BMI’s Burchfiel on FBN: Media Sensationalizes Qantas Incident
The media were quick to jump on the story of an emergency airplane landing in Manila, Philippines due to a hole in the fuselage of a Qantas flight. And they were quick to sensationalize the story without mentioning Qantas' impressive safety record.
"Well, nobody's saying that we should be covering up a huge hole in the side of an airplane. But it's important for the media to not sensationalize cases like this, which they are already doing," Business & Media Institute Assistant Editor Nathan Burchfiel told Fox Business Network host Stuart Varney on the July 25 "Fox Business."
Burchfiel noted that British tabloids have already speculated that a bomb in the cargo hold may have blown a hole in the fuselage, even though there was no indication that's the case.
"This morning in the American media on ABC, David Muir said that the plane ‘instantly plummeted' 20,000 feet, which is not true," Burchfiel said. "The pilot descended 20,000 feet, rather sharply, but that was his decision, he did it under full control to normalize cabin pressure."
Varney defended the media coverage, however. "Those Europeans and those folks at ABC, I can't answer for them," he said. "But I can tell you that it's my job to put on the air the video that we've got and when we see a hole in the side of an airliner or when we talk to passengers who've been stranded on the tarmac for hours and hours and hours in dreadful conditions, I don't think we're overplaying the story. We're not sensationalizing the story."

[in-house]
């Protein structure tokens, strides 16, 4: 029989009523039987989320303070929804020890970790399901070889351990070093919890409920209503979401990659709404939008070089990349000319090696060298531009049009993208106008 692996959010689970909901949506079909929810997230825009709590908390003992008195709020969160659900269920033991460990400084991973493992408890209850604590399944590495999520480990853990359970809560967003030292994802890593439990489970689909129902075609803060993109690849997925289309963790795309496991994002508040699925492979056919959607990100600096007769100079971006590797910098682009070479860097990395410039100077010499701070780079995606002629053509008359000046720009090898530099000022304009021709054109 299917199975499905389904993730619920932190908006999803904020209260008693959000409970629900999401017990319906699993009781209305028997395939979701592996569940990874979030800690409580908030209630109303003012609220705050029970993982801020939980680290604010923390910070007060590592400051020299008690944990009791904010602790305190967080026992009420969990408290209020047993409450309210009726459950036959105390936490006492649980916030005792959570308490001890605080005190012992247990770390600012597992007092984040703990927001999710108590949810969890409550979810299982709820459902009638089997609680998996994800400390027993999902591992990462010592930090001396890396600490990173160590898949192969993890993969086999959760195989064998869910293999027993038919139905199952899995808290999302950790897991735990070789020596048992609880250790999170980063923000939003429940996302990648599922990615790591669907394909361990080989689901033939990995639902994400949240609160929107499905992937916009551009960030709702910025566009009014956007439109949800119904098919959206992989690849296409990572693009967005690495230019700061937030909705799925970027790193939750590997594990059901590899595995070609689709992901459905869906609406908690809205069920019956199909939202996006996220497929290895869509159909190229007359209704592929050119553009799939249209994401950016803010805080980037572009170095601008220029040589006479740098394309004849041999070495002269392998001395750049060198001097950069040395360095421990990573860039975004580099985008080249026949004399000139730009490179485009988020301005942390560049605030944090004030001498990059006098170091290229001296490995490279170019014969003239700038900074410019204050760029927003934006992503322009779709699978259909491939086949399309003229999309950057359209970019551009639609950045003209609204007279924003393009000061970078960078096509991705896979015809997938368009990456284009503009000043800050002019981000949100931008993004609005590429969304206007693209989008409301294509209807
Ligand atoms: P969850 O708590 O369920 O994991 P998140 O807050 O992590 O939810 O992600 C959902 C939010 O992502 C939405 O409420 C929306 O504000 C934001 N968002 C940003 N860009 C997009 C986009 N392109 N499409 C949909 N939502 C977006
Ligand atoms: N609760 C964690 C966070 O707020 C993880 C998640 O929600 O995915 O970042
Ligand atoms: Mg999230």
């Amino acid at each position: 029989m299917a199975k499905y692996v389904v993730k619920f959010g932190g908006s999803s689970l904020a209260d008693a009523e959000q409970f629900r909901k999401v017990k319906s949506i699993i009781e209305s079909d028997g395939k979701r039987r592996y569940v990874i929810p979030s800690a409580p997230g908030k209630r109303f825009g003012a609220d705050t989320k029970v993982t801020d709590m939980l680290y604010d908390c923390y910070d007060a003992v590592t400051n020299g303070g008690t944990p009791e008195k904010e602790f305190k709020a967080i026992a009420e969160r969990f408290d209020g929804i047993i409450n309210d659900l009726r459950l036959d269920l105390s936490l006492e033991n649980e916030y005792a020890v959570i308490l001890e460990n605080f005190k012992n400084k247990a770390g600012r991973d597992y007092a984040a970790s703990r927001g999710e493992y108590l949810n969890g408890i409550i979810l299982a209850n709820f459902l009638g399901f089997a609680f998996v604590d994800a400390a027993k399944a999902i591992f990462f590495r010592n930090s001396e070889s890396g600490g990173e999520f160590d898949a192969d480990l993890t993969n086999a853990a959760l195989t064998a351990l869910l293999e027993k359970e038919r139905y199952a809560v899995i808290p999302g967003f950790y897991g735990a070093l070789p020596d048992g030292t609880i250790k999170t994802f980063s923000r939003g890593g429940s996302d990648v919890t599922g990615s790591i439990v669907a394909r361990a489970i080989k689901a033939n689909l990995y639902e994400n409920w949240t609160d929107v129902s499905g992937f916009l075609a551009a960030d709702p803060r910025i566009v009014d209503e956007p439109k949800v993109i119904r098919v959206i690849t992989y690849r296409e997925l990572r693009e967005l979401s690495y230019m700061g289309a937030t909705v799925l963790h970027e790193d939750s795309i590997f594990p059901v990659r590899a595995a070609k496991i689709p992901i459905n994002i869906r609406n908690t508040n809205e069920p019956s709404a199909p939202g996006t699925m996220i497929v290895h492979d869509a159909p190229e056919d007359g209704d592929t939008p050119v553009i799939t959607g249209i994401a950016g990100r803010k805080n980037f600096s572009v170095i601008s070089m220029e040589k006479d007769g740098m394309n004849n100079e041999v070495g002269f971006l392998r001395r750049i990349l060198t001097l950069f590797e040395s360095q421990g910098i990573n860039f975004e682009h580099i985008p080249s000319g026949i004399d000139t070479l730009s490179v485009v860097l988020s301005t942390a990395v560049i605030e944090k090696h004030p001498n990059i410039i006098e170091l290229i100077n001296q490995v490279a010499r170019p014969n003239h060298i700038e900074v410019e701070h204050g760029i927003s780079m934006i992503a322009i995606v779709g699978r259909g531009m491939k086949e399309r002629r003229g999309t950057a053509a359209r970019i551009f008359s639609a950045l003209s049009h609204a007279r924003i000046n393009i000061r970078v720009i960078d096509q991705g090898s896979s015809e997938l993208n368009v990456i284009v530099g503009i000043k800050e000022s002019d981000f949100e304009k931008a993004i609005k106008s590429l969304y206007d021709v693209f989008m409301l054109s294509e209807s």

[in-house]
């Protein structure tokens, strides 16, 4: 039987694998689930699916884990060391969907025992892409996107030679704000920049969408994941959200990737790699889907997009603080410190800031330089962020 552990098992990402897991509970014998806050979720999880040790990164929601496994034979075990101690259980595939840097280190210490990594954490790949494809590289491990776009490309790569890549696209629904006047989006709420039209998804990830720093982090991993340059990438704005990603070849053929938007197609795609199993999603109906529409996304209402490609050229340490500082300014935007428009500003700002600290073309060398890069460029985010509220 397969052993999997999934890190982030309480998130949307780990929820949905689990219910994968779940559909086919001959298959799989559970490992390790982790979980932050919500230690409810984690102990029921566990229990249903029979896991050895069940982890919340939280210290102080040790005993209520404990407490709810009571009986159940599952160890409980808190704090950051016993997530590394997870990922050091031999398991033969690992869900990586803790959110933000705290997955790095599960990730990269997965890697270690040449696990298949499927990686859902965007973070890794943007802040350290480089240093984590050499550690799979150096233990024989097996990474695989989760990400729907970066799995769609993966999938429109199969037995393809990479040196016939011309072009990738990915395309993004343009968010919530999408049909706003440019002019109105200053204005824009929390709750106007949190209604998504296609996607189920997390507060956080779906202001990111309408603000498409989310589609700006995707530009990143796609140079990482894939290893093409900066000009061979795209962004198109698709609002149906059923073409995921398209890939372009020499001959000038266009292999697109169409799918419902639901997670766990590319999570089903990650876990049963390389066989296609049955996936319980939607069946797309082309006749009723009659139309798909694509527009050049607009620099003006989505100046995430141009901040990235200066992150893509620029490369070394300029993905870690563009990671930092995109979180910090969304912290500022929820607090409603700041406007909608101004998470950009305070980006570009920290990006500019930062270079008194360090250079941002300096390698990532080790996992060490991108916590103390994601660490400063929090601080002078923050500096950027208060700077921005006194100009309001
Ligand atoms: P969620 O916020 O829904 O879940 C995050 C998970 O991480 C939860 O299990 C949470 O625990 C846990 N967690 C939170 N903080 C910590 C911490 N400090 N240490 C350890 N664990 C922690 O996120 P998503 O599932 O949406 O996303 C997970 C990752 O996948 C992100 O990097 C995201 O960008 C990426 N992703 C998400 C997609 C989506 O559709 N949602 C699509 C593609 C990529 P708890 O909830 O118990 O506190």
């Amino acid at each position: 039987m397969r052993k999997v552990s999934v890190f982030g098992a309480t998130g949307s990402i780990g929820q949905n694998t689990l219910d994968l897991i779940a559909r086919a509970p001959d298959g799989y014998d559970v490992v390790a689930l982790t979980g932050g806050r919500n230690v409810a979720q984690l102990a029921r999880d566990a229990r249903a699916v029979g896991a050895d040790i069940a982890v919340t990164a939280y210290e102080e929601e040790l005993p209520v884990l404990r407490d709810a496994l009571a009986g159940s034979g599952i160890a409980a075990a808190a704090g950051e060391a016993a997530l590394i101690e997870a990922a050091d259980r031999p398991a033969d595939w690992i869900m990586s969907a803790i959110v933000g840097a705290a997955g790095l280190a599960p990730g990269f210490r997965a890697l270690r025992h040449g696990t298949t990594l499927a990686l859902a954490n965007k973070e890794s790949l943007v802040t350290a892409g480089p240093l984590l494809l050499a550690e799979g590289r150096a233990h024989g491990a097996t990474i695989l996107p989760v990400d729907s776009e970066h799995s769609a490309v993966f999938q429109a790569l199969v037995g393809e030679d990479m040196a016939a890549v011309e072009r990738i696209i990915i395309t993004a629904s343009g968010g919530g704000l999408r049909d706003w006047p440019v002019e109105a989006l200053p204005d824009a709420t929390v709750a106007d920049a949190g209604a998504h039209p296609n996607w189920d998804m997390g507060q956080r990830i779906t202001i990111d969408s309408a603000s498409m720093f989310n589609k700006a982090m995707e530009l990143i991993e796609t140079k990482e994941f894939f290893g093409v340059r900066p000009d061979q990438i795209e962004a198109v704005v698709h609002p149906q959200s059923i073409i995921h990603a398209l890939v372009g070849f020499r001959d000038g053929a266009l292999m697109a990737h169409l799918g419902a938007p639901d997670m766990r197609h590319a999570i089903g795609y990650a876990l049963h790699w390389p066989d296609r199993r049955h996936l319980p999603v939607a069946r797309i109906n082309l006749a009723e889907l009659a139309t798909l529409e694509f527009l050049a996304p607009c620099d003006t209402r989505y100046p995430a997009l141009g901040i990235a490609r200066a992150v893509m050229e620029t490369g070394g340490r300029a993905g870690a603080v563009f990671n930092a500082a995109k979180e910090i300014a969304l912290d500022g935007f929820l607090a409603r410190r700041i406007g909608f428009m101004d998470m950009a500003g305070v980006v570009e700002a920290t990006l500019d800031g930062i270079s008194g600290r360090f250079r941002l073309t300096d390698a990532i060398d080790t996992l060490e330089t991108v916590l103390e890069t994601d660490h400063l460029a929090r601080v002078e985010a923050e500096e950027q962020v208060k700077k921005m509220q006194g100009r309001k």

But even the cell phone video from inside the cabin has been over-hyped by journalists, said Burchfiel.
"It's being described as ‘dramatic' and ‘terrifying,' but if you really look at the video, other than the shakiness from the cell phone camera, the people are sitting in their seats, they've got their oxygen masks, there's even a flight attendant who's kind of calmly walking up and down the aisle just checking on people," Burchfiel said.
"Obviously it's a scary situation and nobody's saying that it's not," Burchfiel said. "But part of the problem comes with the fact that this is news because it's so rare. Dramatic events like this don't happen that often and we never heard about things like the NTSB report that showed that in 2007 in this country there were zero fatalities on commercial airlines. That's a big number and we heard nothing about it."
Burchfiel said the incident was a "great opportunity for them [Qantas] to kind of fight back and say, ‘Hey, this is one incident. Nobody was even injured so cut us some slack here. But they will be attacked.""The airlines are a pretty big target for an anti-business sentiment among a lot of the mainstream media," Burchfiel said, "and that's a problem."